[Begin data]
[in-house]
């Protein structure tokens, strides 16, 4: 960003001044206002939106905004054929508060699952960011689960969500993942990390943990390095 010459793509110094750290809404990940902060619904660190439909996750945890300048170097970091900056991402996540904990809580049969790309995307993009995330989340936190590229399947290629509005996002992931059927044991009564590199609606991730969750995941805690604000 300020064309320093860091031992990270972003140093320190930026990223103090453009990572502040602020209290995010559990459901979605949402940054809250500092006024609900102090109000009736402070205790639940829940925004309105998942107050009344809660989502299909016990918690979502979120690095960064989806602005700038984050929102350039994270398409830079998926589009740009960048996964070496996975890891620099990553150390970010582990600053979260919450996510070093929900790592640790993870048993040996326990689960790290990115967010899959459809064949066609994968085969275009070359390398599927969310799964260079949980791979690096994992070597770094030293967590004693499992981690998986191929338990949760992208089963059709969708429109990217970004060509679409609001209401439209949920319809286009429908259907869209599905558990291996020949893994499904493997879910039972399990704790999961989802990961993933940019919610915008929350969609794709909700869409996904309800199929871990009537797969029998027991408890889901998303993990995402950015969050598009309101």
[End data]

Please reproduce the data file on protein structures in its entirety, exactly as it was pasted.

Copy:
[in-house]
């Protein structure tokens, strides 16, 4: 960003001044206002939106905004054929508060699952960011689960969500993942990390943990390095 010459793509110094750290809404990940902060619904660190439909996750945890300048170097970091900056991402996540904990809580049969790309995307993009995330989340936190590229399947290629509005996002992931059927044991009564590199609606991730969750995941805690604000 300020064309320093860091031992990270972003140093320190930026990223103090453009990572502040602020209290995010559990459901979605949402940054809250500092006024609900102090109000009736402070205790639940829940925004309105998942107050009344809660989502299909016990918690979502979120690095960064989806602005700038984050929102350039994270398409830079998926589009740009960048996964070496996975890891620099990553150390970010582990600053979260919450996510070093929900790592640790993870048993040996326990689960790290990115967010899959459809064949066609994968085969275009070359390398599927969310799964260079949980791979690096994992070597770094030293967590004693499992981690998986191929338990949760992208089963059709969708429109990217970004060509679409609001209401439209949920319809286009429908259907869209599905558990291996020949893994499904493997879910039972399990704790999961989802990961993933940019919610915008929350969609794709909700869409996904309800199929871990009537797969029998027991408890889901998303993990995402950015969050598009309101």